• •Problem-Oriented Medical Record (POMR)
    • –SOAP
    • - - narritive charting
    • •PIE
    • •Focus charting
    • •Charting by Exception
    • •Computerized Charting
  7. Source-Oriented Records (SOR)
    • •Traditional client record
    • •Each department/discipline makes notations in a separate section of chart
    • •Information about a particular problem distributed throughout the record
    • –Advantage- easy to locate section/forms
    • –Disadvantage- info scattered through chart
    • •Narrative charting used
  8. Narritive Charting
    • •Notations about
    • –Care
    • –Findings
    • –Problems
    • •Data is organized, systematic

    • 1. What assessment data are relevant?
    • 2. What nursing interventions have I completed?
    • 3. What is my evaluation of the results of the interventions and/or what is the client's response to the interventions?
  9. Problem-Oriented Medical Records (POMR)
    • •Data arranged according to client problem
    • •Members of healthcare team contribute to the problem list, plan of care & progress notes
    • •Uses SOAP, SOAPIE, SOAPIER documentation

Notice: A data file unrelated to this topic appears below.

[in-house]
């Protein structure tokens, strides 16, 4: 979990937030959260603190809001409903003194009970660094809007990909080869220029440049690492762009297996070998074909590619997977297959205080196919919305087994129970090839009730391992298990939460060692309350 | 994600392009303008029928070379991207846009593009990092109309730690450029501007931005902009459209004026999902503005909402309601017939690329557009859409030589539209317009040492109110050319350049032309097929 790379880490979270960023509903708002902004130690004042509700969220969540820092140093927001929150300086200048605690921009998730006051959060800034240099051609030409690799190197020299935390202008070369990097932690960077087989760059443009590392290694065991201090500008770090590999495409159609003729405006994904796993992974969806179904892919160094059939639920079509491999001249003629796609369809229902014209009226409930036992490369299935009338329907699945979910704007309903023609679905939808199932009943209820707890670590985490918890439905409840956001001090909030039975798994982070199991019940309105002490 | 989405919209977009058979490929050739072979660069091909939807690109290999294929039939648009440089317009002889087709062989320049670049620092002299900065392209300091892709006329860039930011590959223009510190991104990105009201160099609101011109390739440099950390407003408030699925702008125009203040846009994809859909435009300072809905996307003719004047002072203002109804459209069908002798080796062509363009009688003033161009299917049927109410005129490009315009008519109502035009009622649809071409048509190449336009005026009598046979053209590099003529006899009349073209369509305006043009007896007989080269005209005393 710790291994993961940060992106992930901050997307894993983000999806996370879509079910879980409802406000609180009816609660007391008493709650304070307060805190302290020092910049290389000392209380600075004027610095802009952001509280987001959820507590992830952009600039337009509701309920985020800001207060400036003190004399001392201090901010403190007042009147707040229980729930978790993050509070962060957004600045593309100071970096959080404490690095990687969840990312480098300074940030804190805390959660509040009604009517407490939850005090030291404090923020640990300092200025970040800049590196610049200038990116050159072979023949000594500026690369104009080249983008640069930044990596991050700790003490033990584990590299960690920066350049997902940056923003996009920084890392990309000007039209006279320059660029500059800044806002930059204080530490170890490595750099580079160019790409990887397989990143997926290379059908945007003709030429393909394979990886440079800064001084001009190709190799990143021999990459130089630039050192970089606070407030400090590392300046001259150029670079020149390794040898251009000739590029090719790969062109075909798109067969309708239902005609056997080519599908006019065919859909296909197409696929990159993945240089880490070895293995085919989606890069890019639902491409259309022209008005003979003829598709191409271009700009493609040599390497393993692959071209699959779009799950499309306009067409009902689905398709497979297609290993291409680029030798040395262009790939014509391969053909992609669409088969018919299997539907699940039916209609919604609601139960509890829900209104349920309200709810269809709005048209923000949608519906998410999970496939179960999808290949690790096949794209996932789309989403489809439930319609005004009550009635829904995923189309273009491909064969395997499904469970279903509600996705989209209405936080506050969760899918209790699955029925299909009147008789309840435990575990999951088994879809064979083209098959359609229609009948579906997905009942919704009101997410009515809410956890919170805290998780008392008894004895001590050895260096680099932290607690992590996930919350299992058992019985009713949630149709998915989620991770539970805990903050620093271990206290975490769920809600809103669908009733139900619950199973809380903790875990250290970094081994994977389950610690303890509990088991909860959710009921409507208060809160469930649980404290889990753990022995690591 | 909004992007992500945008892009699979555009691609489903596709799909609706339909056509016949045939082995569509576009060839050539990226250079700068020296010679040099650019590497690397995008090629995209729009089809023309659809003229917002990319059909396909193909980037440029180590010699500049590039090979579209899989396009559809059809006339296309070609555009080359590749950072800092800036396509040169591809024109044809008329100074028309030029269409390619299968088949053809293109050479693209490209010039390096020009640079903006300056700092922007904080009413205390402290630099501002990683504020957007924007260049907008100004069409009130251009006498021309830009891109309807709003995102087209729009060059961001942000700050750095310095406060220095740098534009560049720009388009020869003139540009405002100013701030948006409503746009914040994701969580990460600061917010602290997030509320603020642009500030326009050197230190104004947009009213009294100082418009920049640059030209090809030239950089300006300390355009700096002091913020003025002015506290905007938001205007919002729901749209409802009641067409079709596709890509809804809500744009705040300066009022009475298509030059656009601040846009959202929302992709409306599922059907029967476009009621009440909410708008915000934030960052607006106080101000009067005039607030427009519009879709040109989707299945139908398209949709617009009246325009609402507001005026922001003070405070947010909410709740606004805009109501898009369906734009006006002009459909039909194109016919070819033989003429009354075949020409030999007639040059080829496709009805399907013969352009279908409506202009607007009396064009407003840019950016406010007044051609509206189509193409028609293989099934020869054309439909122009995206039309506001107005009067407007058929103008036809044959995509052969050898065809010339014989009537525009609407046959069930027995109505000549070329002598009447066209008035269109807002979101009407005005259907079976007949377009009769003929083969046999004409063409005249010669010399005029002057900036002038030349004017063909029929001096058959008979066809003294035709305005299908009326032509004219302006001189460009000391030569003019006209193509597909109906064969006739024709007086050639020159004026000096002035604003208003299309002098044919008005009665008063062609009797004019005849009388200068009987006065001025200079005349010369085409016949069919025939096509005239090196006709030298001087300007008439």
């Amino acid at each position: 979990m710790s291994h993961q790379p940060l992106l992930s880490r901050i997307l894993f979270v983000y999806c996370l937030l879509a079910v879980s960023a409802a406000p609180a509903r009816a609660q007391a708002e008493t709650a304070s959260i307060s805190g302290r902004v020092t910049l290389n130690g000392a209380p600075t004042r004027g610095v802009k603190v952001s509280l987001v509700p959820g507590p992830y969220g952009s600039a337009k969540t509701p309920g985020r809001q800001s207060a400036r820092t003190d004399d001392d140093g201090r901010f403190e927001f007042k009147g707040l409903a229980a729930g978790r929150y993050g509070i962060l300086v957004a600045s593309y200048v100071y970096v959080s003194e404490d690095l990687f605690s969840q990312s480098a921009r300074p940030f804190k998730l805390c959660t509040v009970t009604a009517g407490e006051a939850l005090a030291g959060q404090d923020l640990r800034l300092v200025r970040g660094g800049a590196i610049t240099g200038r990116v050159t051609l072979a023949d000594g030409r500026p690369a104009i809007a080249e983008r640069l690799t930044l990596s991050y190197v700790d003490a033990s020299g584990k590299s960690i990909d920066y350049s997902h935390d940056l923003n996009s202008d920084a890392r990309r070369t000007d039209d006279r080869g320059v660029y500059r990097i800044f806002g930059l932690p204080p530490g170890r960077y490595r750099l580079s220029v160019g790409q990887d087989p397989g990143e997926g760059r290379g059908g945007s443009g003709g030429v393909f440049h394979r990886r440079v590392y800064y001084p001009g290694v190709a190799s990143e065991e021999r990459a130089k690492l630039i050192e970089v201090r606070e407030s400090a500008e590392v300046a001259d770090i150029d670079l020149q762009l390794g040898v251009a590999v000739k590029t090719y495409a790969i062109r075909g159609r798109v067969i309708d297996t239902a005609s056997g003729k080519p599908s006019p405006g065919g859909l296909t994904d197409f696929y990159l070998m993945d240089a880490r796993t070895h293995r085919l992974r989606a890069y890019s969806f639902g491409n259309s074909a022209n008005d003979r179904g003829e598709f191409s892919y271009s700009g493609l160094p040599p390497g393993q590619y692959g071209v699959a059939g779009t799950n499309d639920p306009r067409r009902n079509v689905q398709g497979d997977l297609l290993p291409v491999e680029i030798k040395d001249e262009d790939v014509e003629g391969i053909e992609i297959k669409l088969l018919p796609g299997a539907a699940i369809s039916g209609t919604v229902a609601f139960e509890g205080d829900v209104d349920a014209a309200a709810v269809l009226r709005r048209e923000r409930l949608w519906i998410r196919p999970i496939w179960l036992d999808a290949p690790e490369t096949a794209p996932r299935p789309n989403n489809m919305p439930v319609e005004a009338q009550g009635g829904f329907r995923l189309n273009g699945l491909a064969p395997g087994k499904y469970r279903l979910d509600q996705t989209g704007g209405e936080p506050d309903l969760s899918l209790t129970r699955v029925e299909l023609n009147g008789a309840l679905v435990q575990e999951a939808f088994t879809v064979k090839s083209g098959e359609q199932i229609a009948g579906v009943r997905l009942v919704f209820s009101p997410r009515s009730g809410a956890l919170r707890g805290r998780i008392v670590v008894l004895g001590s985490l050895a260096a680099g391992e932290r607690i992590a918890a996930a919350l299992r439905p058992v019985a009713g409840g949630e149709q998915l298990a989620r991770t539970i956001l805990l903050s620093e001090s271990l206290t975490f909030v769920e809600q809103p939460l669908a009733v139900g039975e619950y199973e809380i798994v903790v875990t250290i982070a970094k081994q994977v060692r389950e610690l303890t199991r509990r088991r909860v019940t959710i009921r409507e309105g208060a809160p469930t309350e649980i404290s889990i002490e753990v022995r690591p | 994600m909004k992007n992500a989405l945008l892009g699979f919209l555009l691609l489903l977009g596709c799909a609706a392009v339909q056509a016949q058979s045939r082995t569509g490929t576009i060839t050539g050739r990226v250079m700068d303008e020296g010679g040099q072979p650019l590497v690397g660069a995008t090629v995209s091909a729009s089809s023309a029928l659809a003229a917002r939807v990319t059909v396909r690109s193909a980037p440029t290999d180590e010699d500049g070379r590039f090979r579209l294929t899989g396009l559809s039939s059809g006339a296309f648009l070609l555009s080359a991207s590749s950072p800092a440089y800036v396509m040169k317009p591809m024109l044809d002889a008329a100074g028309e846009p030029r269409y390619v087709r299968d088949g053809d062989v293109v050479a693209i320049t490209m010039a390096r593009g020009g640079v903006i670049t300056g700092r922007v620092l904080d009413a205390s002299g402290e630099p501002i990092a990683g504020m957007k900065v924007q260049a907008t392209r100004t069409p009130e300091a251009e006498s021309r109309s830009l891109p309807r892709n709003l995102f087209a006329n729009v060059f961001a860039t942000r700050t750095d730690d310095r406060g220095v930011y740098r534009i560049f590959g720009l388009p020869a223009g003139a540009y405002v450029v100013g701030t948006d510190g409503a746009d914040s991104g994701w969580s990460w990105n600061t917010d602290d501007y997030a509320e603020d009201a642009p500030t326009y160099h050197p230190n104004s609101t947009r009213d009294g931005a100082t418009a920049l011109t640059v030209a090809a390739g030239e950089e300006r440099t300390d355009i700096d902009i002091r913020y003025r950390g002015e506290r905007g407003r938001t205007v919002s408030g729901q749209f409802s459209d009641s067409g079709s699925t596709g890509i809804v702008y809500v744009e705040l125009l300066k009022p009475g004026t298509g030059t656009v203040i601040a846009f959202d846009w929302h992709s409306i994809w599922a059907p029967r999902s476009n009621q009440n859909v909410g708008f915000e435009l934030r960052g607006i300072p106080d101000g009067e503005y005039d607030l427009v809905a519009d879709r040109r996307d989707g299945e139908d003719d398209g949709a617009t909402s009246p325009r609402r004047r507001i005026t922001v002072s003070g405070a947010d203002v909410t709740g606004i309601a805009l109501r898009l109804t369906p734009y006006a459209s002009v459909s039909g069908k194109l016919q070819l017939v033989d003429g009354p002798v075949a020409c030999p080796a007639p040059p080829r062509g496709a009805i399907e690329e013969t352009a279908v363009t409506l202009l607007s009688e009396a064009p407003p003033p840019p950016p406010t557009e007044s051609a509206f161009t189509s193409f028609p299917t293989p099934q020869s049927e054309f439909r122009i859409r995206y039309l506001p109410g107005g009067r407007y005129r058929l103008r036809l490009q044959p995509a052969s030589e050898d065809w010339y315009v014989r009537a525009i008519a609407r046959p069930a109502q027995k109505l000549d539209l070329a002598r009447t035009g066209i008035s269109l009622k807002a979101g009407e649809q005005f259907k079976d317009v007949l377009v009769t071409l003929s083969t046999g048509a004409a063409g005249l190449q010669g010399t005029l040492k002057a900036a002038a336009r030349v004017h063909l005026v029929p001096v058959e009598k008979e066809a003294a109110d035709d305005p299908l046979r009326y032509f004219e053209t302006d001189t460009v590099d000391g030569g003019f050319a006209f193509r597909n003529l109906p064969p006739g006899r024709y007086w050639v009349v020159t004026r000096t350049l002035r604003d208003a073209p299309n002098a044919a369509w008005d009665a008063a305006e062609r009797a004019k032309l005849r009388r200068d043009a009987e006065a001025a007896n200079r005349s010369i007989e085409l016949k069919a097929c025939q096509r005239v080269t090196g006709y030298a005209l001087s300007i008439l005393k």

• •Advantages
    • –Encourages collaboration
    • –Easier to track status of problems
    • •Disadvantages
    • –Vigilance required to maintain problem list
    • –Less efficient documentation process
  10. SOAP Documentation
    • •S- subjective data
    • •O- objective data
    • •A- assessment (conclusions drawn)
    • •P- plan to resolve problem
    • •I- interventions performed
    • •E- evaluation of client’s response to interventions or treatment
    • •R- revisions needed
  11. PIE Documentation
    • •Groups information into three categories:
    • –Problem (NANDA, problem gets a #)
    • –Interventions
    • –Evaluation
    • •Consists of client assessment, flow sheet, & progress notes